In short, the Fourteenth Amendment passed with the intent and public understanding that the Bill of Rights (as well as all natural rights) were now a barrier against both Federal and State action.

    Enter the Slaughter-House Cases. Agreed by nearly all scholars left, right, or center, it is clear that not only was the Fourteenth Amendment, in part, meant to make the Bill of Rights applicable against the States, but also that it was the privileges or immunities section of the Fourteenth Amendment quoted above that did so. To reiterate, this was the clear intention of the drafters, as well as the public understanding. In 1873, the Supreme Court would rule on what would come to be known as one of the worst ruling by the Court: The Slaughter-House Cases. In essence, the Slaughter House Cases castrated the purpose and meaning of the Fourteenth Amendment. “The Privileges or Immunities Clause was all but erased from the Constitution in The Slaughter-House Cases, 83 U.S. (16 Wall.) 36 (1873). Slaughter-House refused to consider the clause’s original public meaning or its framers’ well-known intent. Instead, the Slaughter-House majority identified substitute language in place of Article IV’s actual text, and utilized this new constitutional language to justify the imposition of its own policies upon the Fourteenth Amendment’s contrary command. (4)” The Slaughter-House Cases is widely seen as a tragic setback of civil rights and liberties. In the coming decades, the Supreme Court would a fanciful, complex legal dogma of selective corporation as a way to apply fractions of enumerated liberty against the States.

    Recently, the Supreme Court ruled in Heller that the Second Amendment refers to an individual’s right to keep and bear arms, and that this right includes the notion of armed self-defense. Furthermore, they ruled that this right pre-exists the Second Amendment, and that it is fundamental to ordered liberty. The result of the Heller decision was a blossoming of legal guess-work about whether the Second Amendment would become incorporated (be applied against the States). The selective incorporation of the Second Amendment, if it is indeed incorporated, will come from the Fourteenth Amendment, but not from the appropriate 'No State shall… abridge the privileges or immunities' section, but from the due process section. In any case, the City of Chicago and its surrounding suburbs were recently sued because of a ban on handguns and had other regulations (similar to regulations found unconstitutional in Heller). Note that Heller sued D.C., and therefore the case is currently only applicable to the Federal government. The new case, McDonald v. Chicago, is seeking incorporation of the Second Amendment. The lawyer, Alan Gura (the same attorney in the Heller case) is doing something rather extraordinary. He claims in his brief that the Supreme Court need not over-ride precedent of the due process clause to incorporate, but he is also arguing in his brief that it is an appropriate time to hold the Second Amendment (and the entire Bill of Rights) applicable to States by using the section of the Fourteenth Amendment that was intended to do just that: the 'No State shall… abridge privileges or immunities' section. In essence, it is time to over-rule the Slaughter-House Cases. The historical parallel here is beautiful. A meaningful Second Amendment as pertaining to the States was a very large reason for the creation of the Fourteenth, so there is no better case to finally over-rule the Slaughter-House Cases than a case dealing with the Second Amendment.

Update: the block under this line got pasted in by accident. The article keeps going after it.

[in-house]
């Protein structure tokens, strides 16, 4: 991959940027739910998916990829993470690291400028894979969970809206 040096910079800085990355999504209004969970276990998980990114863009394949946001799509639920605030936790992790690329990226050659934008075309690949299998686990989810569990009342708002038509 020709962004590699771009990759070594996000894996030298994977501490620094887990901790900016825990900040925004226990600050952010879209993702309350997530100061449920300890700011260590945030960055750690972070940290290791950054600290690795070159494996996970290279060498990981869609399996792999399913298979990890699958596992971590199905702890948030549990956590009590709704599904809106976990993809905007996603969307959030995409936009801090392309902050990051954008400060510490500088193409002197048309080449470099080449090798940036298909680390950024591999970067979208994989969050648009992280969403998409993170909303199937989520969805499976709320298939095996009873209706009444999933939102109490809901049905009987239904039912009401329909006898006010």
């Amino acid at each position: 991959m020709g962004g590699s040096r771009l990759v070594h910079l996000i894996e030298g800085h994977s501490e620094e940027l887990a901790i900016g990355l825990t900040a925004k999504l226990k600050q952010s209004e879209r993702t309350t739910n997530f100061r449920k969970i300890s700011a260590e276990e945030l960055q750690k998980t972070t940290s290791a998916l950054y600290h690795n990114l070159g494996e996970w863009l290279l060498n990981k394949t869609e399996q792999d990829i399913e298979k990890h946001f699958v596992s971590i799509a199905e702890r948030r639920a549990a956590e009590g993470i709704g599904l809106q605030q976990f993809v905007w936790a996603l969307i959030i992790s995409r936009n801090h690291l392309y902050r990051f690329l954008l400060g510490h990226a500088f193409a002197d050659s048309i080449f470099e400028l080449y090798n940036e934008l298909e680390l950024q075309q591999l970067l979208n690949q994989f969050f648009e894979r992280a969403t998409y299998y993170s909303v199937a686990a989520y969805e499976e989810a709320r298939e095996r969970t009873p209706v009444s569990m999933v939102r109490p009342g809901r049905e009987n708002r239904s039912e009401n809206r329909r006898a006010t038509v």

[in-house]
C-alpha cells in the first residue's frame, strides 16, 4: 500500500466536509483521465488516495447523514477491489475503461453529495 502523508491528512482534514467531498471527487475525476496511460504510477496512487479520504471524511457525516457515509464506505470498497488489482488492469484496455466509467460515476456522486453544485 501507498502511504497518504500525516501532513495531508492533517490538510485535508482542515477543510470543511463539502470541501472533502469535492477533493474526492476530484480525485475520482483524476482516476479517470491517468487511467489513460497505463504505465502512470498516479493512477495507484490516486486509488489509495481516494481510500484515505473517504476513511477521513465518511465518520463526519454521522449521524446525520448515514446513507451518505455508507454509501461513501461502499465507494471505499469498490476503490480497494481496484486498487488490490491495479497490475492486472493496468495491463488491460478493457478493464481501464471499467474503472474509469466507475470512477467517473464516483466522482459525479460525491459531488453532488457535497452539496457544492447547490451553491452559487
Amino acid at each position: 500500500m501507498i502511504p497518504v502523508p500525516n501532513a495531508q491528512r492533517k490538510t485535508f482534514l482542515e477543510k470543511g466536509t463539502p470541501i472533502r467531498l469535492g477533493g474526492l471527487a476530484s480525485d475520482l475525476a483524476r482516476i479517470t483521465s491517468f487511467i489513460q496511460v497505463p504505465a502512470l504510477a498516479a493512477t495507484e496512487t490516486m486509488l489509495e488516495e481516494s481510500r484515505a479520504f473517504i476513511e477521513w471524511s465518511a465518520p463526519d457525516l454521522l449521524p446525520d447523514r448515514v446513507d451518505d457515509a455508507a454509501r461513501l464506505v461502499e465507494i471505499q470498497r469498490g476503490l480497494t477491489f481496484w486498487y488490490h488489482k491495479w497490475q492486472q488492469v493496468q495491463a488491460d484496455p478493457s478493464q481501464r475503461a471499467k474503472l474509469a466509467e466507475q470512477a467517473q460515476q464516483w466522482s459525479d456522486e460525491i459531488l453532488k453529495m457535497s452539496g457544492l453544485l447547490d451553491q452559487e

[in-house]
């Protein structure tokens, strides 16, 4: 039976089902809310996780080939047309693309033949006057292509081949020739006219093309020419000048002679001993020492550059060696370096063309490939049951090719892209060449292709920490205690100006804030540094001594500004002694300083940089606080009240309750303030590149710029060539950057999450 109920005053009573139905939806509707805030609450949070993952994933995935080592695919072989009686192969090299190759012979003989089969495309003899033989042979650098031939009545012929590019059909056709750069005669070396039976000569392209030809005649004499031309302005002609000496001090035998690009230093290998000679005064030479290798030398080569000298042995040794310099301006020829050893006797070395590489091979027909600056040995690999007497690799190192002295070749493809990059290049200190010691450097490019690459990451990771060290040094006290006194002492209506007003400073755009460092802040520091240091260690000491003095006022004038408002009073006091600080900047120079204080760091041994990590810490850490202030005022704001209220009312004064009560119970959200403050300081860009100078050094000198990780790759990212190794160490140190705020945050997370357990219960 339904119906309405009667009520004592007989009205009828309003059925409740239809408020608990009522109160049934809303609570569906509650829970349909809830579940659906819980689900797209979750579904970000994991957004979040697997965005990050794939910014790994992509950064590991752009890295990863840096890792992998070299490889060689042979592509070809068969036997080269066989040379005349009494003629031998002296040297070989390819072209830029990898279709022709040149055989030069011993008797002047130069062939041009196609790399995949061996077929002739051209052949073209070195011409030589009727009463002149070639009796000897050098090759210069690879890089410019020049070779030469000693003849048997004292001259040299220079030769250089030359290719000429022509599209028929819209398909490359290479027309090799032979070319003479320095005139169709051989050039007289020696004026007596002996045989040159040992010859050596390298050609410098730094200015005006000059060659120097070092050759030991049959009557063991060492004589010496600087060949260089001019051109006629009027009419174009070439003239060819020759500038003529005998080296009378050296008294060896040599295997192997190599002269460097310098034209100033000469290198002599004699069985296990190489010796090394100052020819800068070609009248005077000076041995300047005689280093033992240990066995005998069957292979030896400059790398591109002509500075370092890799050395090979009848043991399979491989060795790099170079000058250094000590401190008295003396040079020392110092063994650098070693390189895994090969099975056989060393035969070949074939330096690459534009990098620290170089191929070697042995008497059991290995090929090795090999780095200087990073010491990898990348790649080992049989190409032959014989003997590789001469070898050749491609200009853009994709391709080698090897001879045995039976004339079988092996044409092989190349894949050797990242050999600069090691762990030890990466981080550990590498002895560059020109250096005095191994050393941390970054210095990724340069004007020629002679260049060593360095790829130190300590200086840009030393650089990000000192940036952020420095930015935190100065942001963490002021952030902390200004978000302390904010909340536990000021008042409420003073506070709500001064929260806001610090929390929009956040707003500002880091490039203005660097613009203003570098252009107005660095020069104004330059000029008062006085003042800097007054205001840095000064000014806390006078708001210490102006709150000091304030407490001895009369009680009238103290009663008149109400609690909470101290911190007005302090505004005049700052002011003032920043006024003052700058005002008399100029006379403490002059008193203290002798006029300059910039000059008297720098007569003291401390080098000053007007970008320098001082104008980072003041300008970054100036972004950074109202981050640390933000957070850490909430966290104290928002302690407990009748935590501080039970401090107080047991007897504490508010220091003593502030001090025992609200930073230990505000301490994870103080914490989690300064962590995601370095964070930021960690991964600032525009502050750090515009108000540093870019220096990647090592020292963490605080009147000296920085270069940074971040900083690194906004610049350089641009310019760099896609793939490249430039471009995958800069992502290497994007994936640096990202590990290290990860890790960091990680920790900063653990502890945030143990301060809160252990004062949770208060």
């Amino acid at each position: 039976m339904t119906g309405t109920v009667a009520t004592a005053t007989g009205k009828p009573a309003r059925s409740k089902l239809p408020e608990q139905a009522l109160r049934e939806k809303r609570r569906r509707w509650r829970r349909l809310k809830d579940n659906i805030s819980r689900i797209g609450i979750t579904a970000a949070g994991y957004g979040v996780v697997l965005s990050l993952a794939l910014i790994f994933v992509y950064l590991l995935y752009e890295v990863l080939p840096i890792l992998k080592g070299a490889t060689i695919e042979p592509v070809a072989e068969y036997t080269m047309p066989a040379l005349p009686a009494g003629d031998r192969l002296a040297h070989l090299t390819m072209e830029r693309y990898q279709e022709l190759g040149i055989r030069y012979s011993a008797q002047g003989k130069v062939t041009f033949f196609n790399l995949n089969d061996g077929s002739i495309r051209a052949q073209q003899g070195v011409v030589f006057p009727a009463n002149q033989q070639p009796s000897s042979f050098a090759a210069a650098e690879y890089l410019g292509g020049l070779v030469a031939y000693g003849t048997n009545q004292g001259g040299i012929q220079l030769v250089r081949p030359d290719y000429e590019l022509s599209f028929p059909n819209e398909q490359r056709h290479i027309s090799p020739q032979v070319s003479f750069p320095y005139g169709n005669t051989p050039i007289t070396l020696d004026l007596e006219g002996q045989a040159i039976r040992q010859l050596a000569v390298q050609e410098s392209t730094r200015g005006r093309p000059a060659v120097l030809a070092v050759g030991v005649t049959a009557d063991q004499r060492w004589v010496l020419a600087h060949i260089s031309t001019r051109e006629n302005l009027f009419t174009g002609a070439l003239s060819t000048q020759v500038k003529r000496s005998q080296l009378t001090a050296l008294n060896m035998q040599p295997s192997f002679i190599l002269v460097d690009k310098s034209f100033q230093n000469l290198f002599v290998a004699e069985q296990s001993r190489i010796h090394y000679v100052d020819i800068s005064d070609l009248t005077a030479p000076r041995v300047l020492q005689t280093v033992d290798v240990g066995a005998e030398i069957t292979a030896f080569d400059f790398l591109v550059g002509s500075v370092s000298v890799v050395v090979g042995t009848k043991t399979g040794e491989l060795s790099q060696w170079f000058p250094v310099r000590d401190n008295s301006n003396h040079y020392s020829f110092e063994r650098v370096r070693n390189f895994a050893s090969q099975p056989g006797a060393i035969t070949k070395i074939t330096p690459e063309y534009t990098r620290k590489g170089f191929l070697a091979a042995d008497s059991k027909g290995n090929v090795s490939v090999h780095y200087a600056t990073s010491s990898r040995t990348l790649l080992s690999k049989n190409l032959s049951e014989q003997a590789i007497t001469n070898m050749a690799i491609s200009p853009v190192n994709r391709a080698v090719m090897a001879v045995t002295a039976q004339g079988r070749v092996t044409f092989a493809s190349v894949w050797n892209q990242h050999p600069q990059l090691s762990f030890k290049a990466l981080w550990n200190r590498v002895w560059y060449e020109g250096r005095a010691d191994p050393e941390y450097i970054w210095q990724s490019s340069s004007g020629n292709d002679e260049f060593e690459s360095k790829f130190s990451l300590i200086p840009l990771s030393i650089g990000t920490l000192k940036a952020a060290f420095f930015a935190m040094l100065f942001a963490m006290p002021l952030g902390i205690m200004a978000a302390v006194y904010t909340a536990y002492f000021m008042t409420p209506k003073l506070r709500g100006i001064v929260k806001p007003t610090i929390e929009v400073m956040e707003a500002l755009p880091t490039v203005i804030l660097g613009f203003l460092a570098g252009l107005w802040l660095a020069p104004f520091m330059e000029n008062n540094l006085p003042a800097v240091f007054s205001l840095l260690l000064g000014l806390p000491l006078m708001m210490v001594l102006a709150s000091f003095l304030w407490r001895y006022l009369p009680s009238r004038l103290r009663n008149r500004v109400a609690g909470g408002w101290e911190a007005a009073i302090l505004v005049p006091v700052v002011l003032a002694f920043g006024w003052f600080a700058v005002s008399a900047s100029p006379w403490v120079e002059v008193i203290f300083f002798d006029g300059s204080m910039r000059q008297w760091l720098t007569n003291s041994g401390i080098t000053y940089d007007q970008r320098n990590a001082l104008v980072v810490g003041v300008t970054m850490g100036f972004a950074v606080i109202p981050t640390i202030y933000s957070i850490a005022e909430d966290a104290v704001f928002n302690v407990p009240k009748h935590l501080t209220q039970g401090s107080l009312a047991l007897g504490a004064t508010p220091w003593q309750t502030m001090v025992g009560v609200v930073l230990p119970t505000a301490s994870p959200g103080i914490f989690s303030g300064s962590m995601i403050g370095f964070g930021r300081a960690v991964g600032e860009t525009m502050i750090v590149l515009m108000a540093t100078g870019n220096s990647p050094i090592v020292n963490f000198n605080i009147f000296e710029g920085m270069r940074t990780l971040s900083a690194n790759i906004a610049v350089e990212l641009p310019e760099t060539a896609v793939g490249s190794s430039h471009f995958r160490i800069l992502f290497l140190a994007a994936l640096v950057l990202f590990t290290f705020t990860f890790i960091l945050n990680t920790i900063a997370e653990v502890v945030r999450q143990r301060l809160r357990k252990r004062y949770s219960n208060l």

As expected, the NAACP swoops in with a brief of their own. They filed their brief in support of neither party, meaning they are not arguing in favor of one side or the other. Instead, they are arguing their own brand of legal reasoning. The mission statement found on NAACP’s website states,
    Quote Originally Posted by NAACP's Mission Statement
    “The mission of the National Association for the Advancement of Colored People is to ensure the political, educational, social, and economic equality of rights of all persons and to eliminate racial hatred and racial discrimination. (5)”
    This coincides with the Fourteenth Amendment perfectly. Therefore, it would seem reasonable, even demandable that the NAACP cherish the possibility of the Fourteenth Amendment finally being read as it was intended, which would in turn make their proclaimed mission statement more a reality. Instead, they argue… Well, why put words in their mouth? Allow them to speak for themselves: